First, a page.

Updated: Mar 17
Here's my site disclaimer and some information about being responsible outdoors.
My Wild Adventure is not responsible for your safety, any possible injury, or anything that happens if you choose to follow anything on this website. By going outdoors you are solely responsible to know your strengths and limitations, be aware of current conditions and proceed with the appropriate caution. My Wild Adventure is not responsible for your choices and the outcome.
Everybody defines bushwhacking in a different way. Here are a couple different definitions:
“A challenging, non-trail hike through (sometimes dense) foliage.” –Uncruise
“Hiking someplace off-trail” –Terns
“Most of the time a bushwack means the bushes whack you, not the other way around.” –Terns
I guess the main thing to clear up is my definition of bushwhacking doesn’t involve making a path through the jungle with a machete.
The terms bushwhacking, off-trail hiking, and cross-country hiking are all somewhat interchangeable from what I’ve been able to find online. I’m just going to keep it simple and call anything off trail, where I’m making my own trail (without damaging nature) bushwhacking.
Be sure what you’re doing is legal. In certain areas going off trail is illegal and it’s important to respect those laws because they’re there for a reason.
When I do bushwhack, I do my best to follow “leave no trace” principles and leave the smallest footprint behind. This means not stomping all over plants or cutting things down to make a path. The idea is to move with the forest, not against it. When traveling in a group, disperse where each person walks so that it doesn’t trample down one area. It leaves less of an impact if you don’t all walk in one line.
Bushwhacking Difficulty Rating System
This system was created by Mark Dale. Check out his webpage for the source material and more rating systems. I'm only using the "free" difficulties (no aid used) rating system for bushwhacking.
These apply to the “free" difficulties (no aid used) and range from BW1 to BW5, where BW stands for “bushwhack.” Difficulty ratings apply to those areas of worst brush that can’t be avoided.
BW1 - Light brush. Travel mostly unimpeded, only occasional use of hands required (e.g. mature open forest).
BW2 - Moderate brush. Occasional heavy patches. Pace slowed, frequent use of hands required.
BW3 - Heavy brush. Hands needed constantly. Some loss of blood may occur due to scratches and cuts. Travel noticably hindered. Use of four-letter words at times.
BW4 - Severe brush. Pace less than one mile per hour. Leather gloves and heavy clothing required to avoid loss of blood. Much profanity and mental anguish. Thick stands of brush requiring circumnavigation are encountered.
BW5 - Extreme brush. Multiple hours needed to travel one mile. Full body armor desirable. Wounds to extremities likely, eye protection needed. Footing difficult due to lack of visibility. Loss of temper inevitable.
Creek and River Rating
This system was created by Mark Dale. Check out his webpage for the source material and more rating systems.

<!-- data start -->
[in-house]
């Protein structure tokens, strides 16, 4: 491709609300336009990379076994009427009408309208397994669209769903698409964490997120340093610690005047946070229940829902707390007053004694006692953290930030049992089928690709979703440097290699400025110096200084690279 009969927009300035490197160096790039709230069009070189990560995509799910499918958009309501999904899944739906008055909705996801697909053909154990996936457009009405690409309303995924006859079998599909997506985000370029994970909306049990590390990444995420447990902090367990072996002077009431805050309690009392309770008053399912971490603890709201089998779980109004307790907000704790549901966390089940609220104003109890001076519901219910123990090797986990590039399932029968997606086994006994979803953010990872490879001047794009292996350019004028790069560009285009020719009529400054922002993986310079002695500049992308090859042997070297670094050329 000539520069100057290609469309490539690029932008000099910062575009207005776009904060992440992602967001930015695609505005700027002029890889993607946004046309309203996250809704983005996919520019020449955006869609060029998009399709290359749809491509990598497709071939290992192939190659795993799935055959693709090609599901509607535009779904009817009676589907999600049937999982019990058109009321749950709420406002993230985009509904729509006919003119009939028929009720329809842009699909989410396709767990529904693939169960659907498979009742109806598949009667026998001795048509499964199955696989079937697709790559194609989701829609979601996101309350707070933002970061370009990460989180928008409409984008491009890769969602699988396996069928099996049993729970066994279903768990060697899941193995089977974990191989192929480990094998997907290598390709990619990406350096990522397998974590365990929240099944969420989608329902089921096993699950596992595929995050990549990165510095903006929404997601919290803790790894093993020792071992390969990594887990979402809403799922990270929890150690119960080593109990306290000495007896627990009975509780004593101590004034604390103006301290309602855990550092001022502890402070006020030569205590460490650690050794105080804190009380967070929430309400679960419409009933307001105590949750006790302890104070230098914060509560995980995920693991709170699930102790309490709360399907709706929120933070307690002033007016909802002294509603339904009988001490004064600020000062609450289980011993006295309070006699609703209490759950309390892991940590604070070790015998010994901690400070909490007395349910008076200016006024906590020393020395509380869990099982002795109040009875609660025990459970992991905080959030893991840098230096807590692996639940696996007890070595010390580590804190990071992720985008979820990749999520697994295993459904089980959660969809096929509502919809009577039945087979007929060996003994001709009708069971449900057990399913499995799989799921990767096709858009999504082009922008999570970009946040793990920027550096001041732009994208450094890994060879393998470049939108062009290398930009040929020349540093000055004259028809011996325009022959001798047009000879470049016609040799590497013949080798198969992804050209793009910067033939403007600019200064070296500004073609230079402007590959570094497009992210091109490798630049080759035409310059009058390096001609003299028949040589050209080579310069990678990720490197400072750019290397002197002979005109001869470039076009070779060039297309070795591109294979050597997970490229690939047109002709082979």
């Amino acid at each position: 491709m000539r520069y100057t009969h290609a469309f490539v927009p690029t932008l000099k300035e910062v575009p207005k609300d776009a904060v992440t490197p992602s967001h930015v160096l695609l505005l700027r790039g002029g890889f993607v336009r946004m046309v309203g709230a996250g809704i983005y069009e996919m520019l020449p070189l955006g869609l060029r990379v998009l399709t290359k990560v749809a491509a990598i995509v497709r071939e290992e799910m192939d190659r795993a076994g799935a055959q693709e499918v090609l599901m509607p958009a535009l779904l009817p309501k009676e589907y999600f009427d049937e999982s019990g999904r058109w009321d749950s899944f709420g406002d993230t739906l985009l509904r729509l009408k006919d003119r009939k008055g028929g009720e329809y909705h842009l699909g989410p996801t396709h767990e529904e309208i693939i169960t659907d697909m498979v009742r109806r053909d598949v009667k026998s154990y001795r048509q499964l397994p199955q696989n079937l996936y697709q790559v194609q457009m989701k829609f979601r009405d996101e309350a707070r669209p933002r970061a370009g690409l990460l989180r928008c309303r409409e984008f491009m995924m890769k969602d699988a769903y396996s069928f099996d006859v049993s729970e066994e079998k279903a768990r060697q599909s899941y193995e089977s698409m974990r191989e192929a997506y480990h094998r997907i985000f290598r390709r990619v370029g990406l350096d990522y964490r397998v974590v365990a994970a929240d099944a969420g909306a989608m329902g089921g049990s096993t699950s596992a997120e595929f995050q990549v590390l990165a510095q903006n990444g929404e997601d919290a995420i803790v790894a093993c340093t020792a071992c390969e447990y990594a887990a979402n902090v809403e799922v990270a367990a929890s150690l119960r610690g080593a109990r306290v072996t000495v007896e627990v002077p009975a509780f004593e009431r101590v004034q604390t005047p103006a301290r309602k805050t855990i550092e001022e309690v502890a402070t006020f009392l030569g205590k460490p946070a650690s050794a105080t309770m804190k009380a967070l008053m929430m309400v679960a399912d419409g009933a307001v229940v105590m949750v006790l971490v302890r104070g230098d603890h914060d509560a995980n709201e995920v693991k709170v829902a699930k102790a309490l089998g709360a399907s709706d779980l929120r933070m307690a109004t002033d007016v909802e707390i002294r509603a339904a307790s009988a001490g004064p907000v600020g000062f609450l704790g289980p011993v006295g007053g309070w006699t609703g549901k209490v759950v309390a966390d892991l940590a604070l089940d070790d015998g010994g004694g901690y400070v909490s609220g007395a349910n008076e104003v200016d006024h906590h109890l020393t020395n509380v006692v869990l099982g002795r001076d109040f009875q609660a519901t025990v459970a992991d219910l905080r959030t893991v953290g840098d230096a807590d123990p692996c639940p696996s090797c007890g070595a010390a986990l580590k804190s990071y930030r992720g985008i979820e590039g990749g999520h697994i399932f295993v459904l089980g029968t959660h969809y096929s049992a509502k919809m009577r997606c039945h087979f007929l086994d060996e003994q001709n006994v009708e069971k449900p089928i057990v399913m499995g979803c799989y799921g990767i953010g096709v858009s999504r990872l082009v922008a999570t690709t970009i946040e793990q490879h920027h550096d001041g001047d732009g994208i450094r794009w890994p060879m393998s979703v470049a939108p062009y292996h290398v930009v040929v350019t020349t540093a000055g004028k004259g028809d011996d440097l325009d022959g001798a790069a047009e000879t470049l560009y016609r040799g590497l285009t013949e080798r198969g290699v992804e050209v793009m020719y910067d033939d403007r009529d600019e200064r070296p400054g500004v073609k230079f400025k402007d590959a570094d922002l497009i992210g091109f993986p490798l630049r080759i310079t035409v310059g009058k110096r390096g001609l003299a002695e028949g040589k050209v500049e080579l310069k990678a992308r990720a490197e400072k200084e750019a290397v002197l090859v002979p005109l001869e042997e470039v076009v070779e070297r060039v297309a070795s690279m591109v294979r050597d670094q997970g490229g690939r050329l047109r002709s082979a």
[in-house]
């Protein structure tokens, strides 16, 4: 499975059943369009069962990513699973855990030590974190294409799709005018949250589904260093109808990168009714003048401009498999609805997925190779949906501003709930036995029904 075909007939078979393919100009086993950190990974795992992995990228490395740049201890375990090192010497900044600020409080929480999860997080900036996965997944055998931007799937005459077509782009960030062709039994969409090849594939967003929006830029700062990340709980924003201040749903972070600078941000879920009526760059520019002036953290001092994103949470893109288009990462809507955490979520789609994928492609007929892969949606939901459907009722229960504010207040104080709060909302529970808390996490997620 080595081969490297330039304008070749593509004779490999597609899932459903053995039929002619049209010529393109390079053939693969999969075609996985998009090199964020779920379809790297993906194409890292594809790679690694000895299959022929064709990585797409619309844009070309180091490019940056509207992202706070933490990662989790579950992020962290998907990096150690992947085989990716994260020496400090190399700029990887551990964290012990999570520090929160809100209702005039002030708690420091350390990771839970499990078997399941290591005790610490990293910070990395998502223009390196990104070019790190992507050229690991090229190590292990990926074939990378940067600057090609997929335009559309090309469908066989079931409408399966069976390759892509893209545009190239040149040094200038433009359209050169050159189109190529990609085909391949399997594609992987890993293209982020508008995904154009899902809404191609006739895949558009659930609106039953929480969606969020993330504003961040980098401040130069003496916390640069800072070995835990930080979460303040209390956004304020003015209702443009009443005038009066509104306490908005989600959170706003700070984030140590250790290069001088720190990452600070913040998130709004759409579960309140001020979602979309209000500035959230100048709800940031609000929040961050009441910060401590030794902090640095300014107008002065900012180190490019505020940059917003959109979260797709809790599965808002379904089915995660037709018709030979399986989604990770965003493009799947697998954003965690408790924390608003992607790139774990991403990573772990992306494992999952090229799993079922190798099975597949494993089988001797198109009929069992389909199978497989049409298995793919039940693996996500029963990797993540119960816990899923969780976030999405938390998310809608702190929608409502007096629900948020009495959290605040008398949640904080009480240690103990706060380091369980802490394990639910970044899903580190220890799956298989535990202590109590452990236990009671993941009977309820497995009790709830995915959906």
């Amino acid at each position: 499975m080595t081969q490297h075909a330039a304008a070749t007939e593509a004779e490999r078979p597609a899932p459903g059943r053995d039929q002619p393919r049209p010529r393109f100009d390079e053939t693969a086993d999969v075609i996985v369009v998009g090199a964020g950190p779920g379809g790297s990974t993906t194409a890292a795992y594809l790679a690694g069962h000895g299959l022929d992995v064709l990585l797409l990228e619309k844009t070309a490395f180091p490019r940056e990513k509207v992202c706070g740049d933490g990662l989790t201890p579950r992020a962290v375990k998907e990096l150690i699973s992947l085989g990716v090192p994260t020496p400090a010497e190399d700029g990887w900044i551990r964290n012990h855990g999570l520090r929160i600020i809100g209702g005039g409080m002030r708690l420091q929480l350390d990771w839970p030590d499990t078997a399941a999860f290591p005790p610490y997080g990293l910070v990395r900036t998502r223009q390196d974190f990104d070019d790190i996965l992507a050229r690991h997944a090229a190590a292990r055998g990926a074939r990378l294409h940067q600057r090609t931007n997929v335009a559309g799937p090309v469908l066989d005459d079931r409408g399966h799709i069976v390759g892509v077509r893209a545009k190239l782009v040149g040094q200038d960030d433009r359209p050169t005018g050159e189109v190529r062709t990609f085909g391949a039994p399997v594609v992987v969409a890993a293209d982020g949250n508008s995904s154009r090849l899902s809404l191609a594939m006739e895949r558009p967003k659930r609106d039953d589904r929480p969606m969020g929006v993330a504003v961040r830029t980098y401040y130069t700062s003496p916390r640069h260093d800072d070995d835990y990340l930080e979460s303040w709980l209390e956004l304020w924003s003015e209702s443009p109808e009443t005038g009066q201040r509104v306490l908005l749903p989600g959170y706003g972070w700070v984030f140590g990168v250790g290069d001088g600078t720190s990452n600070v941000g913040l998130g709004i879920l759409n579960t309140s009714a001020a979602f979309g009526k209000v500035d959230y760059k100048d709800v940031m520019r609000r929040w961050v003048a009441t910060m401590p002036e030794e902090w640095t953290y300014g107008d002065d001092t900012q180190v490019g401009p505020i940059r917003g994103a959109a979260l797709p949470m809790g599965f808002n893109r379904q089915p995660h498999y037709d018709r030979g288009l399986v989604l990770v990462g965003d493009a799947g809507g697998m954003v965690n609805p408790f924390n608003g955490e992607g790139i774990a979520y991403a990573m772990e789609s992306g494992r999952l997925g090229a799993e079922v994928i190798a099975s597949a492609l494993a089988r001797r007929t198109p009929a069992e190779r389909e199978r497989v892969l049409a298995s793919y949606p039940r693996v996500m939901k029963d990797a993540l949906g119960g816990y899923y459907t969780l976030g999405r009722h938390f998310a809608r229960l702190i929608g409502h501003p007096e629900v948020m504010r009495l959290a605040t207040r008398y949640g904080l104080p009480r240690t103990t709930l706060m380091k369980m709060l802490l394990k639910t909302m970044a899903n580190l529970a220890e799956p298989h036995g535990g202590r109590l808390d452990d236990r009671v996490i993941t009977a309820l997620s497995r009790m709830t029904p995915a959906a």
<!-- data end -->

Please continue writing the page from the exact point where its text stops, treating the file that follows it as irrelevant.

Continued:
These ratings are used to describe the difficulty in crossing watercourses. The range is WA1 to WA5, where WA stands for “water.”
WA1 - A dry crossing is possible by using rocks or logs.
WA2 - Possible wet crossing, but a dry crossing can be accomplished with some finesse.
WA3 - Wet crossing, ankle- to calf-deep.
WA4 - Wet crossing, calf- to knee-deep.
WA5 - Wet crossing, greater than knee-deep, possibility of getting swept downstream.
Access Classifications on Lake & Peak Posts
On my trip reports particularly for lakes and peaks I have a section labeled "Access."
It is labeled one of four ways.
Drive up - meaning the lake/peak can be access by driving up to it
Trail - there is a designated trail that is used to access lake/peak
Unmarked trail - followed a trail that was unmarked or doesn't appear on map to lake/peak
Bushwhack - required off trail navigating to access lake/peak
Leave No Trace Principles
It’s important to respect nature.
Plan ahead and prepare
Travel and camp on durable surfaces
Dispose of waste properly
Leave what you find
Minimize campfire impacts
Be considerate of other visitors
The best places to learn about Leave No Trace Principles is directly from the source.
The 10 Essentials
It's important to always be prepared and bring the 10 essentials.
Repair kit and tools
Learn more on the NPS website.
My experience—knowing your skills & limitations
I’ve grown up hiking, backpacking and just being in the outdoors in general. I’m very comfortable in remote wilderness areas and driving on 4-wheel drive back roads. I know my skills as well as my limitations. I am always prepared and aware of the weather and environment I am in. I know what to do if something happens medically or I get lost. It’s important to know and evaluate your own skills and knowledge before doing any outdoor activity. There is always a risk and by choosing to go out you are willingly choosing to take that risk.
It’s important to have a healthy respect for nature and wildlife.
Always let someone know where you’re going, especially if you’re going out alone. Even if you’re going out with multiple people you should still let someone know your group is going.
Be smart and cautious. If you feel uncomfortable doing something don’t do it. (Unless you’re an anxiety ridden person like me who wouldn’t leave the house if you listened to that uncomfortable feeling.) Just be aware of your limitations and don’t put yourself in an unnecessary situation that could cause injury.
Personally I choose to take a forest service map of the area whenever I go out in the woods or on a hike.